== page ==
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My dog barks during agility

My mutt Ace has become much more vocal and excited during agility practice within the last six months. He barks wildly nonstop, as you can see in the video below. Watch it on mute if you don’t want to be totally annoyed.

I haven’t addressed Ace’s “talking back” issue until now because I don’t know how to handle the problem. In the meantime, his “attitude” has gotten worse.

What concerns me the most is not his barking, but how his excitement escalates to aggressive behavior such as nipping my hands. He has left bruises several times. It’s hard to see it in the video, but he bites at my sleeves during the weave poles.

My mutt is out of control.

Agility trainers I’ve worked with tell me that Ace wants to run as fast as he can. Because the obstacles slow him down, he gets frustrated when he has to maneuver them. The room we practice agility in is also too small, leaving him little room to get up to speed. His barking is his way of telling me “Let’s go!”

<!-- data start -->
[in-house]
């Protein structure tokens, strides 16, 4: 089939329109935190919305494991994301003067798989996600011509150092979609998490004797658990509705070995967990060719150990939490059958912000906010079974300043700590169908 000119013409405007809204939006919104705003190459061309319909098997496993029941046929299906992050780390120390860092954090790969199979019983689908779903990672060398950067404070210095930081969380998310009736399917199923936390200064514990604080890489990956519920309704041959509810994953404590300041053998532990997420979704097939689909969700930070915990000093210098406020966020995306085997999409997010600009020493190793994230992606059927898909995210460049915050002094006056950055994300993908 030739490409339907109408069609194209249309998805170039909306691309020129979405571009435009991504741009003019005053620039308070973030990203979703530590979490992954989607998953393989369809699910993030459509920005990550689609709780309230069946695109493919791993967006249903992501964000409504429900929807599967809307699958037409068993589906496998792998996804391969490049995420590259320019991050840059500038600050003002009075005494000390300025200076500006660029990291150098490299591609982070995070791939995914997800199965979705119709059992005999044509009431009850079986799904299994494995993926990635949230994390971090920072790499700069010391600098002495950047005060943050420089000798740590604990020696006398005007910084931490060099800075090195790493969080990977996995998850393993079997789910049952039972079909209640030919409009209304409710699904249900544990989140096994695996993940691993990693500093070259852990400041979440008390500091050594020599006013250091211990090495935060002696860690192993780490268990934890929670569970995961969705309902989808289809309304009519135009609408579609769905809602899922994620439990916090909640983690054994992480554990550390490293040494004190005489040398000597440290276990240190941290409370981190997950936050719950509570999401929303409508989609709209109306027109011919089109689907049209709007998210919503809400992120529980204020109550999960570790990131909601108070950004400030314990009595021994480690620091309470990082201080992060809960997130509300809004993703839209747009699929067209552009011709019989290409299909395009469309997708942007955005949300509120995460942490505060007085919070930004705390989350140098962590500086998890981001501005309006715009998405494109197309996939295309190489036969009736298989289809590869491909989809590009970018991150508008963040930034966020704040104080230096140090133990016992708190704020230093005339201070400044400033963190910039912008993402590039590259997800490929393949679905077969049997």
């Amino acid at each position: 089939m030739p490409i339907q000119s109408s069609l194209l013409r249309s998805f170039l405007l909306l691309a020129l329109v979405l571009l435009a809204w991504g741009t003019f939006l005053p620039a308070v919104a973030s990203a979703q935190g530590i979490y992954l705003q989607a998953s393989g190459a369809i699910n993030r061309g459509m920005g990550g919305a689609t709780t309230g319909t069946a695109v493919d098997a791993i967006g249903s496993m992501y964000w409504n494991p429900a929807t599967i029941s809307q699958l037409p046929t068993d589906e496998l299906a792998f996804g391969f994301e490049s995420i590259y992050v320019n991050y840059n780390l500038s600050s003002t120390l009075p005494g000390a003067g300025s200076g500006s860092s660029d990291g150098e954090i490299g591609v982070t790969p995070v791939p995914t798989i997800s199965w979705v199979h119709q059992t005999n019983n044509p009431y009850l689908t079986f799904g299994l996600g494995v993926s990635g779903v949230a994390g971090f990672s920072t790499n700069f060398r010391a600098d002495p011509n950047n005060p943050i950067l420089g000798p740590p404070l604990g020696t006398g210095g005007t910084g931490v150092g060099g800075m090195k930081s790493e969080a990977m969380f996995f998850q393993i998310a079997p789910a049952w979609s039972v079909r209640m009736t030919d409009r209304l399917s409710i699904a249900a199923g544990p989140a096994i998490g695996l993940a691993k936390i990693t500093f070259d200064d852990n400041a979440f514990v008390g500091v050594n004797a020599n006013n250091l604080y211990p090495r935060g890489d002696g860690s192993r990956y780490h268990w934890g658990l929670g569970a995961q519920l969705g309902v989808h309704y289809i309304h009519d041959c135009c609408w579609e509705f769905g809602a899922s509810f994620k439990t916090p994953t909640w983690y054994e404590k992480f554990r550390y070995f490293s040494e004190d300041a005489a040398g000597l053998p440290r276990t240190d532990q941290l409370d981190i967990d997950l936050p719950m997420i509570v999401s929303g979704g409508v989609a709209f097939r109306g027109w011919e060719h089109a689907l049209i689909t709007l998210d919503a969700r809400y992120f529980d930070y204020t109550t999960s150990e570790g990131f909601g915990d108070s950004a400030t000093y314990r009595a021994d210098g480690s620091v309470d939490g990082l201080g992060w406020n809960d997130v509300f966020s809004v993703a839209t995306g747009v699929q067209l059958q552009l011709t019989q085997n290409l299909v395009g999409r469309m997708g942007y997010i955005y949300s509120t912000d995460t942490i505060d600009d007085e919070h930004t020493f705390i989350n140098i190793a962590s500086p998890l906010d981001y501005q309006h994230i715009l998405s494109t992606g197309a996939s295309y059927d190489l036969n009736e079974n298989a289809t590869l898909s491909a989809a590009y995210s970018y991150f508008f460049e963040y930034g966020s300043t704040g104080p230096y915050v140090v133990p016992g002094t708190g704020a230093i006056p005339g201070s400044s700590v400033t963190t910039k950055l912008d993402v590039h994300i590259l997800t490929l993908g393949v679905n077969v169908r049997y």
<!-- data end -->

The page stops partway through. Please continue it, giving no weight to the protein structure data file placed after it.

One trainer (Hi Sandy!) has told me all along that I’ve been causing these problems by literally taking too big of steps with my feet. Like Ace, I want to go fast. After all, we are both runners.

But my large steps cause me to stop suddenly as we reach each obstacle, causing Ace to do a jump or pop upwards. This popping motion that Ace did led to barking, which led to nipping. I don’t notice that I’m doing any quick stops in the video, but I’m sure I still do it on certain course layouts. Either way, Ace has formed the habit to jump at my hands and bark.